Adjuncts Go Marching
In theory, higher education is in crisis. In practice, don’t be alarmed.
Higher education may indeed be in crisis, and for a variety of reasons, but one reason that gets a lot of attention is the hiring of faculty. Specifically, universities are increasingly hiring part-time instructors—often called “adjunct professors”—instead of hiring full-time, tenure-track faculty.
This isn’t a crisis. All things considered, this might be a good thing.
First, let’s sketch a typical complaint about the “adjunct crisis.” A newspaper or magazine will write an article that chronicles the day-to-day life of an adjunct professor. The stereotypical story features an adjunct fresh out of grad school, with a stack of student loans, struggling to pay those loans and her rent with the tiny stipends she gets from teaching. She often teaches three or four or five classes, often at several different low-level institutions. Because she’s part-time, her teaching load changes from semester to semester, and her pay is a small fraction of what tenure-track faculty make. Maybe she lives out of her car. She has it hard, as the story goes.
The stereotypical article then launches into a litany of problems with current higher education, and typically blames the state of affairs, with varying degrees of subtlety, on political conservatives, whether because they defund higher education or have gutted secondary education. There is reference to administrative bloat, with the implication that faculty suffer as administrators get richer. The article then concludes with a call for more funding, both to benefit the faculty who teach and the students whom they teach.
We’re going to give a revised version here.
Let’s start at the beginning, or what counts as the beginning for much of the higher-education debate: high school. In high school in 21st-century America, students are told that college is the key to success. They are told this at all relevant levels of schooling, and by a variety of authority figures, ranging from high-school guidance counselors at the low end to presidents of the United States on the other. College equals success, they’re told. The students believe it, their parents believe it, and many of their authority figures in high school believe it.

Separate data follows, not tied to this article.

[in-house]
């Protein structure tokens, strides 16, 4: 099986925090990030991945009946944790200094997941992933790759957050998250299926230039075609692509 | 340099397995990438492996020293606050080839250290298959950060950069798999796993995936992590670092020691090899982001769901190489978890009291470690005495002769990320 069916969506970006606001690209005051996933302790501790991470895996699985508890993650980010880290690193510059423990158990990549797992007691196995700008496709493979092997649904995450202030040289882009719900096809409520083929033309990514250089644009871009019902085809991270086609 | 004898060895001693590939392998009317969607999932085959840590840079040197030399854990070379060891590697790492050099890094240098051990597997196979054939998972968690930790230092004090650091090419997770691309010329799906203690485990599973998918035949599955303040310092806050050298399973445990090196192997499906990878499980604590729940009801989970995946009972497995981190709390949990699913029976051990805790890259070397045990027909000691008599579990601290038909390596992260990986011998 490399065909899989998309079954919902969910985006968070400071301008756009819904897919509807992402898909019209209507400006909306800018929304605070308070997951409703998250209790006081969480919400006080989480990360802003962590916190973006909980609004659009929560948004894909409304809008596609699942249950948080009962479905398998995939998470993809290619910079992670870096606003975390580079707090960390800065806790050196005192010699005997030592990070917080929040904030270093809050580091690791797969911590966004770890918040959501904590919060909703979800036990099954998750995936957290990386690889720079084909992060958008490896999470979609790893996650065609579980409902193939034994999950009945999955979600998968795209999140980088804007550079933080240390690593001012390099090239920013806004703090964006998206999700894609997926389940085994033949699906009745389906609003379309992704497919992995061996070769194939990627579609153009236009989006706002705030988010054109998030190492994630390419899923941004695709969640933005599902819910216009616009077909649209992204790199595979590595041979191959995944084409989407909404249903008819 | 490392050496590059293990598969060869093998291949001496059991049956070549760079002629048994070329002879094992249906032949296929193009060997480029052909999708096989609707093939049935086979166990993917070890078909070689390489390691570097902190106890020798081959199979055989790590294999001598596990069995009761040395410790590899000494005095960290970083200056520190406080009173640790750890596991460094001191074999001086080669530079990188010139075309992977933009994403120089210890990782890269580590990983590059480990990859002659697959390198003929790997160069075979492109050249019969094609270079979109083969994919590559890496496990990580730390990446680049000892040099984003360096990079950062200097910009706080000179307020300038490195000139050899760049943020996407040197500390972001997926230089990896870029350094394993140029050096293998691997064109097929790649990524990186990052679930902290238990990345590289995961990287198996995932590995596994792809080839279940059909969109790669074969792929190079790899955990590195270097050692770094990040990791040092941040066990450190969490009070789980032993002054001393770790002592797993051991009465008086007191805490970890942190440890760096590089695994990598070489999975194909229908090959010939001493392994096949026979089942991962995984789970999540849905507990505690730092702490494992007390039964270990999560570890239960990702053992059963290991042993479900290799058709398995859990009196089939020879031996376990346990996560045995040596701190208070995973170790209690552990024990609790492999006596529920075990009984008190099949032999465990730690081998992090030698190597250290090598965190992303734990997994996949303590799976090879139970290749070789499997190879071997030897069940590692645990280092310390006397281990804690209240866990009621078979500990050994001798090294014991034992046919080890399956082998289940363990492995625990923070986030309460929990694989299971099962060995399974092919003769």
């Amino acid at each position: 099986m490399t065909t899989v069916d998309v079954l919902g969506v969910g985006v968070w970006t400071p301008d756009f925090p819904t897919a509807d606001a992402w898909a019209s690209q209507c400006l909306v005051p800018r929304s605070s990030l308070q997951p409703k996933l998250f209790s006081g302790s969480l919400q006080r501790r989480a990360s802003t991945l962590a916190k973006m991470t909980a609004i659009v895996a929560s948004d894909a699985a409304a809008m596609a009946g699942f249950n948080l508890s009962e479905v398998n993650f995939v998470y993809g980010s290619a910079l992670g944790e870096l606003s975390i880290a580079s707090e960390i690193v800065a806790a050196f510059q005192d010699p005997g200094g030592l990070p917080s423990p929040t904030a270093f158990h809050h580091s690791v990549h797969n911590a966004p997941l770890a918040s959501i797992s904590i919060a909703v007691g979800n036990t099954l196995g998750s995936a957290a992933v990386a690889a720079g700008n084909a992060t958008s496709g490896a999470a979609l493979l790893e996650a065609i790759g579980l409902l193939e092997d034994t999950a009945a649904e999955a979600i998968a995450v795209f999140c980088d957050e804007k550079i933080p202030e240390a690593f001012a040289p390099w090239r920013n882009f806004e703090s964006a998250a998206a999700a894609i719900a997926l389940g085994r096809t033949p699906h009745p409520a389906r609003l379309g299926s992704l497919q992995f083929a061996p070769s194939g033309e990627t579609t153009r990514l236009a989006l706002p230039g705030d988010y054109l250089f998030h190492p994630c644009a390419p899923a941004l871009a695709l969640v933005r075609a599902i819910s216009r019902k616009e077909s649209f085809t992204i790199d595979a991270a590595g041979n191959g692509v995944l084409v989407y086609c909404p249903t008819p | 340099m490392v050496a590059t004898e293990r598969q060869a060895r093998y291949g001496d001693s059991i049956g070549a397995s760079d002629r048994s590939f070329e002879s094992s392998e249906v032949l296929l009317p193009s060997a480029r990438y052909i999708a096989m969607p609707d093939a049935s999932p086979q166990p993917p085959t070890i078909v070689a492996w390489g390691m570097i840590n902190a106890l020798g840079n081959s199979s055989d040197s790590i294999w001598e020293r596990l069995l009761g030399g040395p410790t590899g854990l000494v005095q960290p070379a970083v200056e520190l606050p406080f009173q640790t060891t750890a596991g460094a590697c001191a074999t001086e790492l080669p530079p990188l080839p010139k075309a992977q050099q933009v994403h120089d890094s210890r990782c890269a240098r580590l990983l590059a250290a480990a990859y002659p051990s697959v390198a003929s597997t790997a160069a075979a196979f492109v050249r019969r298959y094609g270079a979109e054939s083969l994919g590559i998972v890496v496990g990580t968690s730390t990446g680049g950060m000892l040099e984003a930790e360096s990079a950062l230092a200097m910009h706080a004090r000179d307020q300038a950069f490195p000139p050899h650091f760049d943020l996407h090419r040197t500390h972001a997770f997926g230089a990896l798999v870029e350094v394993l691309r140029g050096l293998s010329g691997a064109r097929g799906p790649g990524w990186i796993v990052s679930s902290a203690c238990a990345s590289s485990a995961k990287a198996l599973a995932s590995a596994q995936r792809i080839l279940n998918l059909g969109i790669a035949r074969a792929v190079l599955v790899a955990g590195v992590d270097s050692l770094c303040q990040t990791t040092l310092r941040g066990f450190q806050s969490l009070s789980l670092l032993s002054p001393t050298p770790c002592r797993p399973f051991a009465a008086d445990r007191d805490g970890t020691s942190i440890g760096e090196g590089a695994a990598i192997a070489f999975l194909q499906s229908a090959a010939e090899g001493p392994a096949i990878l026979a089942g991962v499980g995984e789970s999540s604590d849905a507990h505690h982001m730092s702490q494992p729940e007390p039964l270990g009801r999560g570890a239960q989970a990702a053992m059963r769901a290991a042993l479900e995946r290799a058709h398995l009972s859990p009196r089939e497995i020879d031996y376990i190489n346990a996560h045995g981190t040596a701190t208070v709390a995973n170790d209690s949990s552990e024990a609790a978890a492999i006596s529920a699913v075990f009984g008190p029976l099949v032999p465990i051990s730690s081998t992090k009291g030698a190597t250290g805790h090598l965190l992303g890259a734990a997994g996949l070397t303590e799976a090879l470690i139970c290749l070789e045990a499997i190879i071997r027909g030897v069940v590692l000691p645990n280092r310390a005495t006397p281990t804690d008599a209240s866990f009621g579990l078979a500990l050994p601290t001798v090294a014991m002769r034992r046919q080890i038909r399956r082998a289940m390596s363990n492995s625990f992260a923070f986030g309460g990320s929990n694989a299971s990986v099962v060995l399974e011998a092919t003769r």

Having worked in the bowels of higher education, I’m not so sure it’s true.
I subscribe to the notion, often heralded by conservatives, that college education is primarily a signaling device: it shows who the best are. Or, at least it used to. I can say firsthand that, at least at a mediocre liberal arts college, faculty know who the best students are when they arrive as freshmen. They stand out. These best students are the best students because of traits they already possess. This is different from the notion, which is often assumed, that the best students are the best students because of knowledge they have, as in classroom knowledge, often from advanced classes. This leads to discussions of access to quality high-school education, and AP courses, and college-credit courses in high school.
This is barely true.
Instead, the good students are the good students because they a) show up, b) know when to ask questions and when to shut up, c) know how to work hard, and d) know when not to feel sorry for themselves, which is virtually always. This “knowledge” has little to do with previous coursework. It has to do with parenting, or upbringing more generally.